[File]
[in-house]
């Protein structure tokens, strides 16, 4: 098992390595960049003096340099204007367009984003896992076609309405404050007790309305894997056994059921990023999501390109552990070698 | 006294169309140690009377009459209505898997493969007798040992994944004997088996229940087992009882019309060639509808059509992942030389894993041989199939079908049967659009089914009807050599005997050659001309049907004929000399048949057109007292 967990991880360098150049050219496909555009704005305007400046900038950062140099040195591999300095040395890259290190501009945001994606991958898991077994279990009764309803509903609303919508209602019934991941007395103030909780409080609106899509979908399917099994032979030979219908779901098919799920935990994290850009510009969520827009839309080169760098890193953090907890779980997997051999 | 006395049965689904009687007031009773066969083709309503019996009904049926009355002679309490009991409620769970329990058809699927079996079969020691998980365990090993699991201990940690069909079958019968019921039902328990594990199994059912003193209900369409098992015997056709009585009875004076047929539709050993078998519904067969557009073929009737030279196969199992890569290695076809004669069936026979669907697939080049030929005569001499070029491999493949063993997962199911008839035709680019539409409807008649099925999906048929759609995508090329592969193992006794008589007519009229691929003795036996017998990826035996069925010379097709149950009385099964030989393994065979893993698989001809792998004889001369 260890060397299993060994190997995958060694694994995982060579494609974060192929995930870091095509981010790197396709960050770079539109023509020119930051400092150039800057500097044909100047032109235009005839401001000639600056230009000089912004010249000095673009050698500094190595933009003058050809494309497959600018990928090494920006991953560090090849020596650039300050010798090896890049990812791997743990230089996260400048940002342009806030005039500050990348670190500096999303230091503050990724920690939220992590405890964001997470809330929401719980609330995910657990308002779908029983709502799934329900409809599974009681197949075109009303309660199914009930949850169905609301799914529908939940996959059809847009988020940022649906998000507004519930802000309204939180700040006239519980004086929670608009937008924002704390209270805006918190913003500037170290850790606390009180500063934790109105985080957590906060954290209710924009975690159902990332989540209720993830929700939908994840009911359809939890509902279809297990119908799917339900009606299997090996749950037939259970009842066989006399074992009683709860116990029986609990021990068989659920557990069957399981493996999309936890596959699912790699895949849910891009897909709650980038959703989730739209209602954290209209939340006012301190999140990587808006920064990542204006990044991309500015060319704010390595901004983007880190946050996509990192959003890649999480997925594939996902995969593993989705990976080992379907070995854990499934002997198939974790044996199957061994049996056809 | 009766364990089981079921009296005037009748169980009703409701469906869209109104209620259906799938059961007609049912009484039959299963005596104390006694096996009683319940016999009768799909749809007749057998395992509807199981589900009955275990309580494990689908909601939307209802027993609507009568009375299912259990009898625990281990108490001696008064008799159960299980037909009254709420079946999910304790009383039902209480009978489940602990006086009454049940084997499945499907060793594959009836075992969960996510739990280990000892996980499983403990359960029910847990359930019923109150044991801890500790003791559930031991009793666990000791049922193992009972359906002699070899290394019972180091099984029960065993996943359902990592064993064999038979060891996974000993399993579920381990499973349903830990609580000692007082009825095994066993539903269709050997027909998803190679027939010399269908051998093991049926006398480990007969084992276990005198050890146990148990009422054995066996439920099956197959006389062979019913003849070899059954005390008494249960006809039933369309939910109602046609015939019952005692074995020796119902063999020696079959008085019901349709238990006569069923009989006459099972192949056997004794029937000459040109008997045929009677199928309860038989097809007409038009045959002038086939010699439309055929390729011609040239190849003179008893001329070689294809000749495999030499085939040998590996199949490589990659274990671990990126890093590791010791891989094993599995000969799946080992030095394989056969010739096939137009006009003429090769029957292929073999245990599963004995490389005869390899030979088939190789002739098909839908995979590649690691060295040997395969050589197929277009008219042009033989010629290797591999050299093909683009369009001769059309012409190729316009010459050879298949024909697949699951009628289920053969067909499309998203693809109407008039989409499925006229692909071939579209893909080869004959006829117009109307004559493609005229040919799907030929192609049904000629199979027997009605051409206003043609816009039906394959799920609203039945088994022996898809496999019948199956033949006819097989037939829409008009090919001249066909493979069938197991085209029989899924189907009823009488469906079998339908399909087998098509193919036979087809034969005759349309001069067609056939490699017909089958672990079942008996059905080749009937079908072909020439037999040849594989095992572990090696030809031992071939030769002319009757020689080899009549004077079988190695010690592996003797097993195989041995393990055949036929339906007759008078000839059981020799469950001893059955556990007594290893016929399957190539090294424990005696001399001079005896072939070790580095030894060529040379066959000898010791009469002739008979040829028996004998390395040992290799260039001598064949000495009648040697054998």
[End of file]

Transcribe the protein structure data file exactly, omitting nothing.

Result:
[in-house]
């Protein structure tokens, strides 16, 4: 098992390595960049003096340099204007367009984003896992076609309405404050007790309305894997056994059921990023999501390109552990070698 | 006294169309140690009377009459209505898997493969007798040992994944004997088996229940087992009882019309060639509808059509992942030389894993041989199939079908049967659009089914009807050599005997050659001309049907004929000399048949057109007292 967990991880360098150049050219496909555009704005305007400046900038950062140099040195591999300095040395890259290190501009945001994606991958898991077994279990009764309803509903609303919508209602019934991941007395103030909780409080609106899509979908399917099994032979030979219908779901098919799920935990994290850009510009969520827009839309080169760098890193953090907890779980997997051999 | 006395049965689904009687007031009773066969083709309503019996009904049926009355002679309490009991409620769970329990058809699927079996079969020691998980365990090993699991201990940690069909079958019968019921039902328990594990199994059912003193209900369409098992015997056709009585009875004076047929539709050993078998519904067969557009073929009737030279196969199992890569290695076809004669069936026979669907697939080049030929005569001499070029491999493949063993997962199911008839035709680019539409409807008649099925999906048929759609995508090329592969193992006794008589007519009229691929003795036996017998990826035996069925010379097709149950009385099964030989393994065979893993698989001809792998004889001369 260890060397299993060994190997995958060694694994995982060579494609974060192929995930870091095509981010790197396709960050770079539109023509020119930051400092150039800057500097044909100047032109235009005839401001000639600056230009000089912004010249000095673009050698500094190595933009003058050809494309497959600018990928090494920006991953560090090849020596650039300050010798090896890049990812791997743990230089996260400048940002342009806030005039500050990348670190500096999303230091503050990724920690939220992590405890964001997470809330929401719980609330995910657990308002779908029983709502799934329900409809599974009681197949075109009303309660199914009930949850169905609301799914529908939940996959059809847009988020940022649906998000507004519930802000309204939180700040006239519980004086929670608009937008924002704390209270805006918190913003500037170290850790606390009180500063934790109105985080957590906060954290209710924009975690159902990332989540209720993830929700939908994840009911359809939890509902279809297990119908799917339900009606299997090996749950037939259970009842066989006399074992009683709860116990029986609990021990068989659920557990069957399981493996999309936890596959699912790699895949849910891009897909709650980038959703989730739209209602954290209209939340006012301190999140990587808006920064990542204006990044991309500015060319704010390595901004983007880190946050996509990192959003890649999480997925594939996902995969593993989705990976080992379907070995854990499934002997198939974790044996199957061994049996056809 | 009766364990089981079921009296005037009748169980009703409701469906869209109104209620259906799938059961007609049912009484039959299963005596104390006694096996009683319940016999009768799909749809007749057998395992509807199981589900009955275990309580494990689908909601939307209802027993609507009568009375299912259990009898625990281990108490001696008064008799159960299980037909009254709420079946999910304790009383039902209480009978489940602990006086009454049940084997499945499907060793594959009836075992969960996510739990280990000892996980499983403990359960029910847990359930019923109150044991801890500790003791559930031991009793666990000791049922193992009972359906002699070899290394019972180091099984029960065993996943359902990592064993064999038979060891996974000993399993579920381990499973349903830990609580000692007082009825095994066993539903269709050997027909998803190679027939010399269908051998093991049926006398480990007969084992276990005198050890146990148990009422054995066996439920099956197959006389062979019913003849070899059954005390008494249960006809039933369309939910109602046609015939019952005692074995020796119902063999020696079959008085019901349709238990006569069923009989006459099972192949056997004794029937000459040109008997045929009677199928309860038989097809007409038009045959002038086939010699439309055929390729011609040239190849003179008893001329070689294809000749495999030499085939040998590996199949490589990659274990671990990126890093590791010791891989094993599995000969799946080992030095394989056969010739096939137009006009003429090769029957292929073999245990599963004995490389005869390899030979088939190789002739098909839908995979590649690691060295040997395969050589197929277009008219042009033989010629290797591999050299093909683009369009001769059309012409190729316009010459050879298949024909697949699951009628289920053969067909499309998203693809109407008039989409499925006229692909071939579209893909080869004959006829117009109307004559493609005229040919799907030929192609049904000629199979027997009605051409206003043609816009039906394959799920609203039945088994022996898809496999019948199956033949006819097989037939829409008009090919001249066909493979069938197991085209029989899924189907009823009488469906079998339908399909087998098509193919036979087809034969005759349309001069067609056939490699017909089958672990079942008996059905080749009937079908072909020439037999040849594989095992572990090696030809031992071939030769002319009757020689080899009549004077079988190695010690592996003797097993195989041995393990055949036929339906007759008078000839059981020799469950001893059955556990007594290893016929399957190539090294424990005696001399001079005896072939070790580095030894060529040379066959000898010791009469002739008979040829028996004998390395040992290799260039001598064949000495009648040697054998």